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What role does correspondence play in your revision practice?

I think one reason that I tend to send poems out is that I will be dissatisfied and fool with things forever unless somebody goes, "Hey, that's good."

More from Rae Armantrout

I keep all the physical copies of all the poems that have come back from the people I've shown them to, which I use a lot in revising. We read all of each other's work. We tend to read each other's work when we reach the point we call "exhausting our resources," which means that you've revised enough that there is nothing in the draft that makes you—that you know you could improve. You've reached the point where you've done everything you can to it, and it's time to get somebody else's feedback. Suzanne will read my work, and she's a really great reader, and give me really honest feedback on what's working well and what needs work. And then I have, I don't know, four or five friends that I tend to share my work with. Usually after Suzanne has read it and I've revised it further, I'll send to them.

More from Bruce Beasley

... And so, I end up with a paper copy in a file, at least one. And also at that point, I'm usually trying to bribe a couple of friends in to reading it before I send it off. So, I'm either emailing them, or handing them a copy.

More from Amy Gerstler

Sometimes, you'll feel these poems—if they're ever going to be understood by anyone—will be understood by X. And you're usually right—when X says, "This won't do," you trust it, because the person is basically on the side of the work. Whereas if you show it to somebody who, from the outset, says, "This is just a disaster"—you know, it's too late to unwrite it. It's going to get written, and you could suppress it if you wanted, but... So, it's shifted. I mean, there are certain people who have been constant for a very long time. Kathy Davis has been stratospherically helpful, and I like working on her novels. I learned a lot from working on prose.

More from Louise Glück

I'll send then drafts and get responses from them that are almost always helpful. And they're helpful in terms, less of my being able to meet what they might have preferred, to having what they've said to me help me prefer what happens once I make the revisions.

More from James McMichael

Yeah, I have friends. Louise sees what I write. Alan sees what I write. And maybe Gail Mazur. Different times of my life there have been different friends—always somebody around. Jim Olson. Sometimes I email things to Jim.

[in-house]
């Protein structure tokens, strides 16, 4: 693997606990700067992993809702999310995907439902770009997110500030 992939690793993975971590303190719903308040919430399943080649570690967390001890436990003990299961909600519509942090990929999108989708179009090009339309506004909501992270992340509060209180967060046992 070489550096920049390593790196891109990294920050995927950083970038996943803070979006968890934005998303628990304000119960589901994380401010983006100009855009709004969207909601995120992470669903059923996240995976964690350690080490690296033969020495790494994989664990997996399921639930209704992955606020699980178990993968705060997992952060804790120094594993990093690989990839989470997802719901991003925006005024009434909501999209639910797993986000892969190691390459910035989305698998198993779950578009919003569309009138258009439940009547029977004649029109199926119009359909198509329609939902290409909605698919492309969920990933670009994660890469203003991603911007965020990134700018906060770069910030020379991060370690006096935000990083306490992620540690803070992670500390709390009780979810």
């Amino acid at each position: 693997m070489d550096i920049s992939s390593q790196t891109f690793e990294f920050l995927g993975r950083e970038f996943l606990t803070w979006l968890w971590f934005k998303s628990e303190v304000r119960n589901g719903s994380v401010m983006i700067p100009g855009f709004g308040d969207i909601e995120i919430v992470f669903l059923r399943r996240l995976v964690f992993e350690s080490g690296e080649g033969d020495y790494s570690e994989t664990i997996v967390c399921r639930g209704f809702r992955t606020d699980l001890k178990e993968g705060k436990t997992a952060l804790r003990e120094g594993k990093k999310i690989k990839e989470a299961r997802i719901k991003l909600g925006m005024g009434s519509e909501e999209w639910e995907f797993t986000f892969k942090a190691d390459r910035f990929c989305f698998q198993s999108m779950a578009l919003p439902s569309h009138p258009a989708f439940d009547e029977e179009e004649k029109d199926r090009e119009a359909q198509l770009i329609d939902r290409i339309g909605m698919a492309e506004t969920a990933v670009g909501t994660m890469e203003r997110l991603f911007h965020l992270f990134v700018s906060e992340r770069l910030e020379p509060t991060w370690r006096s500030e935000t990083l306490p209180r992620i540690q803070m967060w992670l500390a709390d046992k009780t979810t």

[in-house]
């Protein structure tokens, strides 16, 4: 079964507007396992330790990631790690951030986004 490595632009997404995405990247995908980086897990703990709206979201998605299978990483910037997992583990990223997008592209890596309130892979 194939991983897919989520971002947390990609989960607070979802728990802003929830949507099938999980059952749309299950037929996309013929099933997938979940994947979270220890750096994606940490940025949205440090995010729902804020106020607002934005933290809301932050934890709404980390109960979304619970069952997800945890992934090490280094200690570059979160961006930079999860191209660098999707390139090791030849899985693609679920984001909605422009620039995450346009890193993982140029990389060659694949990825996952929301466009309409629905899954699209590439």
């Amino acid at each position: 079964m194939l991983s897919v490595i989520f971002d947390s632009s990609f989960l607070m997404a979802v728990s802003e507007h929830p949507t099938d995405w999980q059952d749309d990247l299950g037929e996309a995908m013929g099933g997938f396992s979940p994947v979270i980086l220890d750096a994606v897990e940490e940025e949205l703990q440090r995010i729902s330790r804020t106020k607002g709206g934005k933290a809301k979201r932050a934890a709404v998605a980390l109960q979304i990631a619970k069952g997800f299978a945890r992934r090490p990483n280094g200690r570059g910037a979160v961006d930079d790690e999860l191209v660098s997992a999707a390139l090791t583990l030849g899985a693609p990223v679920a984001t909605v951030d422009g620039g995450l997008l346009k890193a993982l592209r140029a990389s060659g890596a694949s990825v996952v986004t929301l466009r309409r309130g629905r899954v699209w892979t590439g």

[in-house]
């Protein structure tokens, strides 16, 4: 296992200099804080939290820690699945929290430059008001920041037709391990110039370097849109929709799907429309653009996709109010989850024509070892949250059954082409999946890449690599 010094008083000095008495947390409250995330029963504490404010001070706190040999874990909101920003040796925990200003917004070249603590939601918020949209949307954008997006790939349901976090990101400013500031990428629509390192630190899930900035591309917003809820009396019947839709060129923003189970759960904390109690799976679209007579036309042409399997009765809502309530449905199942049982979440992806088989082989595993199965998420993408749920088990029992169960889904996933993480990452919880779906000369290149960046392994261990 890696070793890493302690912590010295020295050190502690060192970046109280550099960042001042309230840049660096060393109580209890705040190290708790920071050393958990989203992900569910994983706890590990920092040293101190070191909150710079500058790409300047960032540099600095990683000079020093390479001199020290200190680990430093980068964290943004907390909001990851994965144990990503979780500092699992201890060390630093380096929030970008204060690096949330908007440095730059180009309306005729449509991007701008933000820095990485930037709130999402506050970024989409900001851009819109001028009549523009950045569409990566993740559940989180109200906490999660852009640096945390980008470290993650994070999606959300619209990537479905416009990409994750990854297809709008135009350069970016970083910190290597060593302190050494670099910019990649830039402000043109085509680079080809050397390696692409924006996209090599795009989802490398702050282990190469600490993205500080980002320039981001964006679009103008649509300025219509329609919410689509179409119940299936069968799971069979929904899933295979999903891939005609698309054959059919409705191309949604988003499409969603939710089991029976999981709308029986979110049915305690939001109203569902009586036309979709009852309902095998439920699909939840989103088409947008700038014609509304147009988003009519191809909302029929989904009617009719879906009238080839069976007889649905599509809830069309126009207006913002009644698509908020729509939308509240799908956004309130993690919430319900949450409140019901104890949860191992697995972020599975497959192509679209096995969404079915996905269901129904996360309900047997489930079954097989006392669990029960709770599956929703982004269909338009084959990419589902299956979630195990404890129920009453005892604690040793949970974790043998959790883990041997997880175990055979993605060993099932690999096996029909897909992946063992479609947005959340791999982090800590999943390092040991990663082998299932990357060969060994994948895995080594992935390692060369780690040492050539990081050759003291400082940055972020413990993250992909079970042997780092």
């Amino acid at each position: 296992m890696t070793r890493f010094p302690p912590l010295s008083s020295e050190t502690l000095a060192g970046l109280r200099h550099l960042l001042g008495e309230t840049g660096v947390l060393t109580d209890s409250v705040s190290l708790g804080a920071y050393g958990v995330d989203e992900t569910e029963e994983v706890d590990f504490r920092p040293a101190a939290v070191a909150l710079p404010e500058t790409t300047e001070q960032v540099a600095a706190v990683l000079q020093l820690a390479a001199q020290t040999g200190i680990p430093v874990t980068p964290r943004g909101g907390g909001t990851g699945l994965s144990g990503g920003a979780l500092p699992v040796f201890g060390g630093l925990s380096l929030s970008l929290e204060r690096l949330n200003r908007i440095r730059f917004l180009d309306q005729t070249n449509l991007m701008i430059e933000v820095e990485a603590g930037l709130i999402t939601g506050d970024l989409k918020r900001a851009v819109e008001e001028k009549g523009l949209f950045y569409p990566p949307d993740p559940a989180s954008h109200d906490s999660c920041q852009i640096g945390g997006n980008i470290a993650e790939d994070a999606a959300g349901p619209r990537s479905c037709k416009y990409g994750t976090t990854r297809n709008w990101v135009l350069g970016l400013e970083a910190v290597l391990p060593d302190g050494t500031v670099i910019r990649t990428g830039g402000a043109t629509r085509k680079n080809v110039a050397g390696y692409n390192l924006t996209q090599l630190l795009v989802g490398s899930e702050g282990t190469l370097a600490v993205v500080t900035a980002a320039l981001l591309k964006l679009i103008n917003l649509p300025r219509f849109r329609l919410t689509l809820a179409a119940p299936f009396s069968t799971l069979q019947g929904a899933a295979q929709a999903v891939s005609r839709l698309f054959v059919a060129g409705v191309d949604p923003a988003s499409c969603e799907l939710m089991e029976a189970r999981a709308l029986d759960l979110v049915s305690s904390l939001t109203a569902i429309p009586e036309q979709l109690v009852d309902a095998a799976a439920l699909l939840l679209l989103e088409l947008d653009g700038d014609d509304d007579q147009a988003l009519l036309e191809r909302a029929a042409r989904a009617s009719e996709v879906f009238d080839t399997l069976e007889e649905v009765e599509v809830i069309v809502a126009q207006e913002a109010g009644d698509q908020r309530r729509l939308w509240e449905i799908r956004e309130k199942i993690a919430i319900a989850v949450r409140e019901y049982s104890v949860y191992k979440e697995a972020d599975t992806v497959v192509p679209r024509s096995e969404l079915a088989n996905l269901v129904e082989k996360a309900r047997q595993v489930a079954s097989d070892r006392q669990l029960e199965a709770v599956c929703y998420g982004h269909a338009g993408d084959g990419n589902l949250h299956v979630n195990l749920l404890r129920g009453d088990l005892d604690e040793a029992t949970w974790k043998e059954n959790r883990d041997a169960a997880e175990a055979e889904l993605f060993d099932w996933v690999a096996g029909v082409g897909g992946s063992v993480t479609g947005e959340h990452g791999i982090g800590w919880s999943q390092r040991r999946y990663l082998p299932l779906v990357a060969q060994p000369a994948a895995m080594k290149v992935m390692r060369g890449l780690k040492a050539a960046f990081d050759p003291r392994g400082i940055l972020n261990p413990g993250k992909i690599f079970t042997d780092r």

More from Robert Pinsky

Well, I have trusted readers, some of whom I've had for a very, very long time. I think what you want in a reader is somebody who loves your work-and maybe loves you-but will tell you the truth about a piece. Even to the point of saying, "This really doesn't work at all, and belongs in the bone pile," but who will tell you, at every place, what doesn't work for them. And you can get a group of these responses, and you can see which ones are useful. I've changed things because of those responses, but I also have not changed things.

More from Michael Ryan

Sometimes I send some stuff to Denise Duhamel who is also a dear friend, but mostly, after it's almost sort of done.

More from Stephanie Stickland

Well, my husband reads everything and he's a really, really tough critic-really, really tough. It's very good, but… he's a smart reader and he also kind of know what I'm capable of, and if I don't measure up, he'll tell me. I [also] have a couple of fiction writer friends that I have shared work with.

More from Nance Van Winckel

Kim is my principal reader and she knows me so well that she can tell when she needs to be supportive and can tell when she needs to be mean. Sometimes, you just need to have a kick in the pants. But she's also the one who says, "Okay, here's where you need to open it up, right here, right in this spot," and she's almost invariably correct. "Oh yeah, you're right. I need to develop that spot. I need to go somewhere else. I need to bring some other kind of image, some other kind of a reference." I have a couple of friends that I will send poems to on occasion. Dorianne Laux has looked at poems for me, and Henry Carlile, who lives over in Portland, a wonder poet. On a couple of occasions, Phil Levine has looked at some things for me. But mostly no. I don't have that kind of network of other writers.

More from Robert Wrigley